91:11 (KJV) For he shall give his angels charge over thee, to keep thee in all
did the Lord let us learn about it?
there were those among the missionaries and kids who were in terror and doubt
as to God's attention to us, and they needed to learn that God WAS indeed caring
for us. Perhaps God wanted to show Lt. Chips that the reality of being totally
committed to Christ manifested itself in very literal ways in a Bible believer's
life. Perhaps Chips later made a decision that will bring him to our side at the
throne of God one day.
more thought: Have you dedicated your home and real estate where YOU live the
Christ. Those angels were not standing at our doorways-- they were protecting
the people AND the mission station. It was GOD'S turf, and the battle was waged
at the property line. Please remember that the African church was growing like
wild fire as the Mau Mau persecuted them. God had decided the Mau Mau had gone
too far. Also, some of us at our school were not born again I am sure. They too
benefited from being with the people of God. They lived to have another chance
to confess Christ as their Savior.
for thought, right?
before or since have I been absolutely sure angels were involved personally in
watching over me. God seldom lets his angels show themselves. But, thank God,
they are real, personal, and we will be one with them in the Glory some day. What
stories we will hear then!
11:32 (KJV) And what shall I more say? for the time would fail me to tell of Gedeon,
and of Barak, and of Samson, and of Jephthae; of David also, and Samuel, and of
33 Who through faith subdued kingdoms, wrought righteousness,
obtained promises, stopped the mouths of lions,
34 Quenched the violence of
fire, escaped the edge of the sword, out of weakness were made strong, waxed valiant
in fight, turned to flight the armies of the aliens.
35 Women received their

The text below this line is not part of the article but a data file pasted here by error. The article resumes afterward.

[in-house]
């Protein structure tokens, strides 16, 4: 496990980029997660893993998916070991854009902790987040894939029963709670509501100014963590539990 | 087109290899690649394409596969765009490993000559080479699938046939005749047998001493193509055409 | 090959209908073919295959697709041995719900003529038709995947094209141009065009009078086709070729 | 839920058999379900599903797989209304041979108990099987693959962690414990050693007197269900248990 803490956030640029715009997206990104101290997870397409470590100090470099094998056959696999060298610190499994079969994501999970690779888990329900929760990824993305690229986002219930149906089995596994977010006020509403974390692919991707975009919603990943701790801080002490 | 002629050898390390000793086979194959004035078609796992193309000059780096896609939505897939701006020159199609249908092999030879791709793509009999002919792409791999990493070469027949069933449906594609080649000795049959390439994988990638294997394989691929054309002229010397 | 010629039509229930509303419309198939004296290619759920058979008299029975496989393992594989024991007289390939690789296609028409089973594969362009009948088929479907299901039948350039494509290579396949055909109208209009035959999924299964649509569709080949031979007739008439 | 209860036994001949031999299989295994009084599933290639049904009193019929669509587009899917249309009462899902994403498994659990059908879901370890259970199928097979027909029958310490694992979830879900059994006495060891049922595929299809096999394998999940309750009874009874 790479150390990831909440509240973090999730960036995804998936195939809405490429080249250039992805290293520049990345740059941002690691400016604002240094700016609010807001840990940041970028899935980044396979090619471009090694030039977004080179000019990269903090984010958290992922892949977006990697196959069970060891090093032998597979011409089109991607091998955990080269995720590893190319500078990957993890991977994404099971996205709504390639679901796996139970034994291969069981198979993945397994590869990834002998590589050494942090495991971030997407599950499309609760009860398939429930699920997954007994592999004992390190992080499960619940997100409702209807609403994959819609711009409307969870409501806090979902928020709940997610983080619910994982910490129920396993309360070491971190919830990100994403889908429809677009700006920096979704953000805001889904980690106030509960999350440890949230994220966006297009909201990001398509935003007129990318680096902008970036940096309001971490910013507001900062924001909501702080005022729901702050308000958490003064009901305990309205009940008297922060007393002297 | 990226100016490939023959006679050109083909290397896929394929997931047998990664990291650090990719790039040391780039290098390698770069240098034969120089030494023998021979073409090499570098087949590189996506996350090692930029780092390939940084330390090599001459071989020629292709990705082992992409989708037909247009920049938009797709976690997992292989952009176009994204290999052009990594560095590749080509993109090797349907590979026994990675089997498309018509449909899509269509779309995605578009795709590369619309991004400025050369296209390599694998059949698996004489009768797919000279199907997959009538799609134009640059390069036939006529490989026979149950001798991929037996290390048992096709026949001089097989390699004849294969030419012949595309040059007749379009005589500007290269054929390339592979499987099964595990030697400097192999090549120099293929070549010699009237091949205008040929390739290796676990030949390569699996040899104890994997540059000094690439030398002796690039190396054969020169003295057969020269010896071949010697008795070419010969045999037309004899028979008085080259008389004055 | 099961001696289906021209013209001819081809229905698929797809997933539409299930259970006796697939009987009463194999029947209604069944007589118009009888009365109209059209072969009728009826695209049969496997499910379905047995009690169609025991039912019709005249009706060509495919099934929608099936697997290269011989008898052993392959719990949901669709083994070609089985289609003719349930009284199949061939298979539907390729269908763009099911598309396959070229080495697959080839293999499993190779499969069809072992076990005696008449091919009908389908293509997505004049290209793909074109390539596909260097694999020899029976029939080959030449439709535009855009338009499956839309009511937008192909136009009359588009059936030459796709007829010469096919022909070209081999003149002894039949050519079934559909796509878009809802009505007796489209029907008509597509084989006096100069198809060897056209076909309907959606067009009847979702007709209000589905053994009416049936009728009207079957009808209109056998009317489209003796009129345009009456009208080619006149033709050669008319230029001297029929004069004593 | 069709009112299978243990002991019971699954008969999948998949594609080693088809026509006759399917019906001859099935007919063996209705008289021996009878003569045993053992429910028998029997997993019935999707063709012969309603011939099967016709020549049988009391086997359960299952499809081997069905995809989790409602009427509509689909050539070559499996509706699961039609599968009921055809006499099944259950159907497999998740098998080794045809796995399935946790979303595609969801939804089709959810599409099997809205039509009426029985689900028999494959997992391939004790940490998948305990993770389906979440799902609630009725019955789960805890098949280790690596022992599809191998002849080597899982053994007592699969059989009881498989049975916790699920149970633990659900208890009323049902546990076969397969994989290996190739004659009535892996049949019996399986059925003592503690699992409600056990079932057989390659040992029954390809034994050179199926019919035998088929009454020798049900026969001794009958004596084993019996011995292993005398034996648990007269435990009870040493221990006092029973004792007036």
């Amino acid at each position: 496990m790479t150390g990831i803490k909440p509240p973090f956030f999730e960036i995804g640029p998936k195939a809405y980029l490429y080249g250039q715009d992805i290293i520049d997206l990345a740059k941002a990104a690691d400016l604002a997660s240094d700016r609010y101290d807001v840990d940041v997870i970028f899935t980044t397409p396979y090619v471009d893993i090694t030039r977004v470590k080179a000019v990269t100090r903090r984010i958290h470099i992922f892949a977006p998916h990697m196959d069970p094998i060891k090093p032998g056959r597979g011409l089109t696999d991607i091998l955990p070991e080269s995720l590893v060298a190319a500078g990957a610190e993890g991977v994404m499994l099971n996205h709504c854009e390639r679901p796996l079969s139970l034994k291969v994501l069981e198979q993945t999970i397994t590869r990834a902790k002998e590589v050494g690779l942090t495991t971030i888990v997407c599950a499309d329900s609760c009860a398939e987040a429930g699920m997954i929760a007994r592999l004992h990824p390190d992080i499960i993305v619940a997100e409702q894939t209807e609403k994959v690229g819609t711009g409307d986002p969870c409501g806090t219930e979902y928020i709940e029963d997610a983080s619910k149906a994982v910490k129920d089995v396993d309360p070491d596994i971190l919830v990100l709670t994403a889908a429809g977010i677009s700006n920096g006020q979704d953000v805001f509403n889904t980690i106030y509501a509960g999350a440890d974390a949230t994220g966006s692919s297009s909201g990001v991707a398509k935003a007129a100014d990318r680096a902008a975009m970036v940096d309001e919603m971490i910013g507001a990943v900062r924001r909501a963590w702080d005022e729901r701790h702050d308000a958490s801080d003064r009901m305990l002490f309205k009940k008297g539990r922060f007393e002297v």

dead raised to life again: and others were tortured, not accepting deliverance;
that they might obtain a better resurrection:
36 And others had trial of cruel
mockings and scourgings, yea, moreover of bonds and imprisonment:
were stoned, they were sawn asunder, were tempted, were slain with the sword:
they wandered about in sheepskins and goatskins; being destitute, afflicted, tormented;
38 (Of whom the world was not worthy:) they wandered in deserts, and in mountains,
and in dens and caves of the earth.
39 And these all, having obtained a good
report through faith, received not the promise:
40 God having provided some
better thing for us, that they without us should not be made perfect.
MY WIFE, TELLS OF HER EXPERIENCES
wife, when she was in school in Rift Valley Academy, was in my class. That is
how we first met. I was very impressed, but I was terrified to let her know. The
social mix at RVA was a bit warped by the culture of missionary thinking. So,
I did not let her know my thoughts until college. I have thought it was best that
Elizabeth was in on the Mau Mau Emergency well before I arrived in Kenya in fifth
grade. She tells below of her experiences:
the Mau Mau they had secured RVA with African and British military guards and
barbed wire. We were not allowed out of the Kiambogo building after dark. The
doors were all locked so no one could get in or go out, or so they thought.
night Miss Bellinger, one of the staff, was checking the little girls for the
night and she heard the door open at the top of the fire escape. She hurried to